OTTAWA (Reuters) – The Bank of Canada raised interest rates on Wednesday, as expected, as job growth and firmer inflation outweighed the cloud of NAFTA uncertainty, but the head of the central bank admitted the decision was not a no-brainer.
In sounding a cautious tone on the future of the North American Free Trade Agreement as it raised rates for the third time in seven months, taking borrowing costs to their highest level since 2009, the bank accomplished the so-called dovish hike that many analysts had predicted.
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“We didn’t walk into this as if it was a no-brainer, that it was time to move rates. There was a good debate around that. It’s not that we were arguing but we were debating the pros and cons … the big cloud over the forecast, as well as our discussion, is NAFTA,” Governor Stephen Poloz told a news conference.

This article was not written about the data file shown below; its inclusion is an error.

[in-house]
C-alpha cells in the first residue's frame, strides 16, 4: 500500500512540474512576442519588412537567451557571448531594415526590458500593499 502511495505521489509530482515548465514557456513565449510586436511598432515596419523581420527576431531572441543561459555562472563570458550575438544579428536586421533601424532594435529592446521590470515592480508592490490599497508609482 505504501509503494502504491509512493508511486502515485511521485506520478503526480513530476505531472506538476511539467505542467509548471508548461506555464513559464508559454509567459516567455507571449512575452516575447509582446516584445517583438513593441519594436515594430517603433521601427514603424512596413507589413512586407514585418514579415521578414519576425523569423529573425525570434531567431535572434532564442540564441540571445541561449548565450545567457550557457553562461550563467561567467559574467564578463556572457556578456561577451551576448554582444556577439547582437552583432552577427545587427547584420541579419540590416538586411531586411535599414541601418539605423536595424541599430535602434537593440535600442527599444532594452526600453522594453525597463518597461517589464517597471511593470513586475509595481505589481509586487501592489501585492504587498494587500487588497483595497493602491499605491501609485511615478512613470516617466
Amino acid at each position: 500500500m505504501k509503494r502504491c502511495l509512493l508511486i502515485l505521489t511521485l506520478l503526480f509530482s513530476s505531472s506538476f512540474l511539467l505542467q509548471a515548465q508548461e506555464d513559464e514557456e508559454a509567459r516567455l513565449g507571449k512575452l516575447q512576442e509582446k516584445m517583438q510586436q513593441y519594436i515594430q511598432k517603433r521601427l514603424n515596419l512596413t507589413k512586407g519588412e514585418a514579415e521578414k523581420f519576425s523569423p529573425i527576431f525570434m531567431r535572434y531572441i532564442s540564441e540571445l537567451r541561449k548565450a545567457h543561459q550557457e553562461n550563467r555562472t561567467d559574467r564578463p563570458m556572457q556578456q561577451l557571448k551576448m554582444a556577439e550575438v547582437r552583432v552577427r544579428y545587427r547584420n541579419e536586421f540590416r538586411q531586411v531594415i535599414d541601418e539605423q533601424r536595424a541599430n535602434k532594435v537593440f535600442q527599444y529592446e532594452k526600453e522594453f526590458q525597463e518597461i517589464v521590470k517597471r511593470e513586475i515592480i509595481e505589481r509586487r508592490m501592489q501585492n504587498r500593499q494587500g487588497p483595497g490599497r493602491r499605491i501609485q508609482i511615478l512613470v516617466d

While more rate hikes are probably warranted, some continued monetary policy accommodation will likely be needed to maintain optimal growth and inflation, the bank said, signaling it will not rush to return rates to more normal levels after they were slashed to historic lows in the wake of the financial...
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